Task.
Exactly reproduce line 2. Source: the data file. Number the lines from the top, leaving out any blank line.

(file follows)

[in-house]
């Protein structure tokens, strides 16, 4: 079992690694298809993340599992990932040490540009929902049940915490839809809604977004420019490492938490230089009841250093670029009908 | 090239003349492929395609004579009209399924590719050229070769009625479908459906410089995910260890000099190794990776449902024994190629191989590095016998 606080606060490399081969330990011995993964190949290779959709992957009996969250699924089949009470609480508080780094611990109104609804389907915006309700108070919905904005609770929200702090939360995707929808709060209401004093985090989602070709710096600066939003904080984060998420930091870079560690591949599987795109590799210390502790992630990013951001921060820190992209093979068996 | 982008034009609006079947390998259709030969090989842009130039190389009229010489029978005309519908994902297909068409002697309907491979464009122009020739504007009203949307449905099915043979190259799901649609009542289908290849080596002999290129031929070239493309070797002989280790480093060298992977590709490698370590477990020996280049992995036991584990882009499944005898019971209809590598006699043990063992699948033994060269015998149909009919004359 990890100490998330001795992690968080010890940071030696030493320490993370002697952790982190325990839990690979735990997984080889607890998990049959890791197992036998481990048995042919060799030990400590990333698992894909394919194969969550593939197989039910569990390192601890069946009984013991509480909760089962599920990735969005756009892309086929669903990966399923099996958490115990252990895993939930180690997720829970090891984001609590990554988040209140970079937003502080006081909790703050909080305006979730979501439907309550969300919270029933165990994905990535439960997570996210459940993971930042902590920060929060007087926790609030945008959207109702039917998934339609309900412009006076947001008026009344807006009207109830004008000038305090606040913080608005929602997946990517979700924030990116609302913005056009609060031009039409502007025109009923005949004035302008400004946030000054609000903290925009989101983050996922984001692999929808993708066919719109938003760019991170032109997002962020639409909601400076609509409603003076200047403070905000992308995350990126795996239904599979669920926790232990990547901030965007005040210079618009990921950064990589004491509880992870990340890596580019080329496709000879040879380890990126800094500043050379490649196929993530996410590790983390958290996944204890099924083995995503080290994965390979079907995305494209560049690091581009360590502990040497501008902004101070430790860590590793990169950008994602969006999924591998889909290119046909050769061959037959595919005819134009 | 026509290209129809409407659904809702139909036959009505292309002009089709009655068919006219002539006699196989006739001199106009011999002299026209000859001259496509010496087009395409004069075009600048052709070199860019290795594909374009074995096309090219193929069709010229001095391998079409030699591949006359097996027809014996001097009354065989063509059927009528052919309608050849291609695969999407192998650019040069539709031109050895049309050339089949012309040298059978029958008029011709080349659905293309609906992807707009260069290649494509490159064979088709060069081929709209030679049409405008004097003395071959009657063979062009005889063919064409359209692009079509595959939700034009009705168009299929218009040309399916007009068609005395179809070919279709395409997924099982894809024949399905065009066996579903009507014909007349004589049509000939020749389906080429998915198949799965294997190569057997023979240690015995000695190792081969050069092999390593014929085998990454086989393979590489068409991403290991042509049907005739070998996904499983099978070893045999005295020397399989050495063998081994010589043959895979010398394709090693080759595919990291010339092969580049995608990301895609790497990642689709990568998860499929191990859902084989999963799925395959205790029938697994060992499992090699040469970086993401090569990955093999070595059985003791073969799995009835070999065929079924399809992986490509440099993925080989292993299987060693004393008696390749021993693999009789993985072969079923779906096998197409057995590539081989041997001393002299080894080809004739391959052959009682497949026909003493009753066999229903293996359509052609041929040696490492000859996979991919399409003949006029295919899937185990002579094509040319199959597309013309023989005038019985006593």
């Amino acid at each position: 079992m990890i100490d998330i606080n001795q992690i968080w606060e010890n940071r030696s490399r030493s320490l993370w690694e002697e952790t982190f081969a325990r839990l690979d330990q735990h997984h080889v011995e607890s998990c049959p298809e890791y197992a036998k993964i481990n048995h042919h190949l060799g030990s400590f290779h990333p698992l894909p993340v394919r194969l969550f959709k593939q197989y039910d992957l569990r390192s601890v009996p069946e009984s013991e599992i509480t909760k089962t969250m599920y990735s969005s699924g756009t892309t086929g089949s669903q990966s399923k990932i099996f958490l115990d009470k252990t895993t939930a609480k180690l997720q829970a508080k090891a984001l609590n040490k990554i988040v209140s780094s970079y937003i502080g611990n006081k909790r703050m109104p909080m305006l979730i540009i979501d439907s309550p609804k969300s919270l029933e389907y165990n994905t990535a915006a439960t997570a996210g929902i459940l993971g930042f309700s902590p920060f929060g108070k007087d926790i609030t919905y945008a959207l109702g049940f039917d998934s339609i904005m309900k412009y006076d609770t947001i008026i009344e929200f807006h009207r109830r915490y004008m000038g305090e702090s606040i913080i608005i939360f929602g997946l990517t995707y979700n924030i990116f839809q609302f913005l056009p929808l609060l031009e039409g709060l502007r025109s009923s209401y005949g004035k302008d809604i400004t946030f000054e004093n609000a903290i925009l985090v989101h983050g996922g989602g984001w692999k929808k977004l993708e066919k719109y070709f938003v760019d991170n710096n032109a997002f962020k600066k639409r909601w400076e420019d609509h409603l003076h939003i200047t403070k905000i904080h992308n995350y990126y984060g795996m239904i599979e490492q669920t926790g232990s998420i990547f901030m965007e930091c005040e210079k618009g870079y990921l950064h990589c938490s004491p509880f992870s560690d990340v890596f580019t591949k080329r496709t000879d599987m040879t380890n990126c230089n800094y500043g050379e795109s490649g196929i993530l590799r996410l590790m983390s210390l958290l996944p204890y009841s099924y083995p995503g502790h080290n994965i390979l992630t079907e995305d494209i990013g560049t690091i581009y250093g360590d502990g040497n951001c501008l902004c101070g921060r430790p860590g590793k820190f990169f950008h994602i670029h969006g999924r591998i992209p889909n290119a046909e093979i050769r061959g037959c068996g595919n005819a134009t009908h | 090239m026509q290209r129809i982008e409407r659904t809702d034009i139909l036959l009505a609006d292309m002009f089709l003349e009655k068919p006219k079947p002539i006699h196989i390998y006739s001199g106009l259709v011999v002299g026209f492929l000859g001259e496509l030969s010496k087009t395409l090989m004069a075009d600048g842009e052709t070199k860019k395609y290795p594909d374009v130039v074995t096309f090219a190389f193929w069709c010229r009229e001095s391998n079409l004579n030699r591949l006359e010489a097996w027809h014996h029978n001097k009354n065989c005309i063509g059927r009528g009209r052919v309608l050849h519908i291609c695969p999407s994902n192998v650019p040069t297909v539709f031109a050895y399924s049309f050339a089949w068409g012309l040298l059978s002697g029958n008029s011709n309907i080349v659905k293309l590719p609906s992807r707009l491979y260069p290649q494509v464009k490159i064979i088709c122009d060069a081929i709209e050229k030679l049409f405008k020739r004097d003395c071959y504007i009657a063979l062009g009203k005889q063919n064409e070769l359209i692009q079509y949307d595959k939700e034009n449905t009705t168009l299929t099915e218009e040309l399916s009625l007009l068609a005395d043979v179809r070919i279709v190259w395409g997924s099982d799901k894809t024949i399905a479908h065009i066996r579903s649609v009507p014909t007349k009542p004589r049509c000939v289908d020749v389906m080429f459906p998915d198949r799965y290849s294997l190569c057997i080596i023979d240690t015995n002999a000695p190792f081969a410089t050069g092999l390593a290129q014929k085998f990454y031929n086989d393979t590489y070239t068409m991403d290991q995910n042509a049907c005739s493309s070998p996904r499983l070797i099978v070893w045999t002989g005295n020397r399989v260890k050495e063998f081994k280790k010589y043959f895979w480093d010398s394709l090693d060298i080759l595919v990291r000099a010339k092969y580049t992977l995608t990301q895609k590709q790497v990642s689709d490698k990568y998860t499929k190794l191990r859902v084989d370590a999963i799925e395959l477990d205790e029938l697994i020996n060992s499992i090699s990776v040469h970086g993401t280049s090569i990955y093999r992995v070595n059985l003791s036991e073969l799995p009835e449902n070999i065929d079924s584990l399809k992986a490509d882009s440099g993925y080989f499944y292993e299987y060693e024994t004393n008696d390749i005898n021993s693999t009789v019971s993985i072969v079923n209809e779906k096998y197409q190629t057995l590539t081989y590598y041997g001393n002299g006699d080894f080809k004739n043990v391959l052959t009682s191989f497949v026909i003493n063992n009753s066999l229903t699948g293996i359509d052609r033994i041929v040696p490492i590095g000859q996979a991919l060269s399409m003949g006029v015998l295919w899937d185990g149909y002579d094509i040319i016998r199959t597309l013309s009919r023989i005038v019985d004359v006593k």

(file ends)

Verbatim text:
């Protein structure tokens, strides 16, 4: 079992690694298809993340599992990932040490540009929902049940915490839809809604977004420019490492938490230089009841250093670029009908 | 090239003349492929395609004579009209399924590719050229070769009625479908459906410089995910260890000099190794990776449902024994190629191989590095016998 606080606060490399081969330990011995993964190949290779959709992957009996969250699924089949009470609480508080780094611990109104609804389907915006309700108070919905904005609770929200702090939360995707929808709060209401004093985090989602070709710096600066939003904080984060998420930091870079560690591949599987795109590799210390502790992630990013951001921060820190992209093979068996 | 982008034009609006079947390998259709030969090989842009130039190389009229010489029978005309519908994902297909068409002697309907491979464009122009020739504007009203949307449905099915043979190259799901649609009542289908290849080596002999290129031929070239493309070797002989280790480093060298992977590709490698370590477990020996280049992995036991584990882009499944005898019971209809590598006699043990063992699948033994060269015998149909009919004359 990890100490998330001795992690968080010890940071030696030493320490993370002697952790982190325990839990690979735990997984080889607890998990049959890791197992036998481990048995042919060799030990400590990333698992894909394919194969969550593939197989039910569990390192601890069946009984013991509480909760089962599920990735969005756009892309086929669903990966399923099996958490115990252990895993939930180690997720829970090891984001609590990554988040209140970079937003502080006081909790703050909080305006979730979501439907309550969300919270029933165990994905990535439960997570996210459940993971930042902590920060929060007087926790609030945008959207109702039917998934339609309900412009006076947001008026009344807006009207109830004008000038305090606040913080608005929602997946990517979700924030990116609302913005056009609060031009039409502007025109009923005949004035302008400004946030000054609000903290925009989101983050996922984001692999929808993708066919719109938003760019991170032109997002962020639409909601400076609509409603003076200047403070905000992308995350990126795996239904599979669920926790232990990547901030965007005040210079618009990921950064990589004491509880992870990340890596580019080329496709000879040879380890990126800094500043050379490649196929993530996410590790983390958290996944204890099924083995995503080290994965390979079907995305494209560049690091581009360590502990040497501008902004101070430790860590590793990169950008994602969006999924591998889909290119046909050769061959037959595919005819134009 | 026509290209129809409407659904809702139909036959009505292309002009089709009655068919006219002539006699196989006739001199106009011999002299026209000859001259496509010496087009395409004069075009600048052709070199860019290795594909374009074995096309090219193929069709010229001095391998079409030699591949006359097996027809014996001097009354065989063509059927009528052919309608050849291609695969999407192998650019040069539709031109050895049309050339089949012309040298059978029958008029011709080349659905293309609906992807707009260069290649494509490159064979088709060069081929709209030679049409405008004097003395071959009657063979062009005889063919064409359209692009079509595959939700034009009705168009299929218009040309399916007009068609005395179809070919279709395409997924099982894809024949399905065009066996579903009507014909007349004589049509000939020749389906080429998915198949799965294997190569057997023979240690015995000695190792081969050069092999390593014929085998990454086989393979590489068409991403290991042509049907005739070998996904499983099978070893045999005295020397399989050495063998081994010589043959895979010398394709090693080759595919990291010339092969580049995608990301895609790497990642689709990568998860499929191990859902084989999963799925395959205790029938697994060992499992090699040469970086993401090569990955093999070595059985003791073969799995009835070999065929079924399809992986490509440099993925080989292993299987060693004393008696390749021993693999009789993985072969079923779906096998197409057995590539081989041997001393002299080894080809004739391959052959009682497949026909003493009753066999229903293996359509052609041929040696490492000859996979991919399409003949006029295919899937185990002579094509040319199959597309013309023989005038019985006593």